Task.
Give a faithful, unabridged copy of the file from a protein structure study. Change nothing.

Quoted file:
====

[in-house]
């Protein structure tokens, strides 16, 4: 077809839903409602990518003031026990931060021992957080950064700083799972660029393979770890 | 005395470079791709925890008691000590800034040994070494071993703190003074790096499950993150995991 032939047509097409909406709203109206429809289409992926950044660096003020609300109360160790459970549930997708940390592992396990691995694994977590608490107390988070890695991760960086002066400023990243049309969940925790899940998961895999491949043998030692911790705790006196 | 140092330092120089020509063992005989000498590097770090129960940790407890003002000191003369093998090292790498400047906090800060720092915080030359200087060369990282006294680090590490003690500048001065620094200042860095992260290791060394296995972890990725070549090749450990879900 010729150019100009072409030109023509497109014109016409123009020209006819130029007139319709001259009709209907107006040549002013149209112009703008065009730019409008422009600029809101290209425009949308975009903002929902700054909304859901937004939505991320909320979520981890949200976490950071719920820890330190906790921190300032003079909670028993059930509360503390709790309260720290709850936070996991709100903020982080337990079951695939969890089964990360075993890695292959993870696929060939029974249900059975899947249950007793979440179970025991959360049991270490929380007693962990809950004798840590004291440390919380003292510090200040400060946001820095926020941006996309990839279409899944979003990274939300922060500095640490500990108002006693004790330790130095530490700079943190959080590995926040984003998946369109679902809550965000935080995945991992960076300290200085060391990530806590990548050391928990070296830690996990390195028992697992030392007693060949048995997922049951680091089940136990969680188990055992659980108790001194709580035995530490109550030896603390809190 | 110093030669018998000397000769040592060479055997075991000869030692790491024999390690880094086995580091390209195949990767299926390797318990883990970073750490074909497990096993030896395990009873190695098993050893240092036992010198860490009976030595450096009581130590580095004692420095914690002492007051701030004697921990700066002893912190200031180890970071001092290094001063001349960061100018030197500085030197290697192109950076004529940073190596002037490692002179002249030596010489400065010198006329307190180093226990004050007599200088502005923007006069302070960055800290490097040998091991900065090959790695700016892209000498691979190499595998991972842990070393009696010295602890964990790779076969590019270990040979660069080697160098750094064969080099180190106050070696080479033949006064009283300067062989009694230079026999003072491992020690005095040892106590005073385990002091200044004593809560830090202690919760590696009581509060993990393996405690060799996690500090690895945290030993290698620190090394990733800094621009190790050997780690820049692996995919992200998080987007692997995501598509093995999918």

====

[in-house]
């Protein structure tokens, strides 16, 4: 077809839903409602990518003031026990931060021992957080950064700083799972660029393979770890 | 005395470079791709925890008691000590800034040994070494071993703190003074790096499950993150995991 032939047509097409909406709203109206429809289409992926950044660096003020609300109360160790459970549930997708940390592992396990691995694994977590608490107390988070890695991760960086002066400023990243049309969940925790899940998961895999491949043998030692911790705790006196 | 140092330092120089020509063992005989000498590097770090129960940790407890003002000191003369093998090292790498400047906090800060720092915080030359200087060369990282006294680090590490003690500048001065620094200042860095992260290791060394296995972890990725070549090749450990879900 010729150019100009072409030109023509497109014109016409123009020209006819130029007139319709001259009709209907107006040549002013149209112009703008065009730019409008422009600029809101290209425009949308975009903002929902700054909304859901937004939505991320909320979520981890949200976490950071719920820890330190906790921190300032003079909670028993059930509360503390709790309260720290709850936070996991709100903020982080337990079951695939969890089964990360075993890695292959993870696929060939029974249900059975899947249950007793979440179970025991959360049991270490929380007693962990809950004798840590004291440390919380003292510090200040400060946001820095926020941006996309990839279409899944979003990274939300922060500095640490500990108002006693004790330790130095530490700079943190959080590995926040984003998946369109679902809550965000935080995945991992960076300290200085060391990530806590990548050391928990070296830690996990390195028992697992030392007693060949048995997922049951680091089940136990969680188990055992659980108790001194709580035995530490109550030896603390809190 | 110093030669018998000397000769040592060479055997075991000869030692790491024999390690880094086995580091390209195949990767299926390797318990883990970073750490074909497990096993030896395990009873190695098993050893240092036992010198860490009976030595450096009581130590580095004692420095914690002492007051701030004697921990700066002893912190200031180890970071001092290094001063001349960061100018030197500085030197290697192109950076004529940073190596002037490692002179002249030596010489400065010198006329307190180093226990004050007599200088502005923007006069302070960055800290490097040998091991900065090959790695700016892209000498691979190499595998991972842990070393009696010295602890964990790779076969590019270990040979660069080697160098750094064969080099180190106050070696080479033949006064009283300067062989009694230079026999003072491992020690005095040892106590005073385990002091200044004593809560830090202690919760590696009581509060993990393996405690060799996690500090690895945290030993290698620190090394990733800094621009190790050997780690820049692996995919992200998080987007692997995501598509093995999918």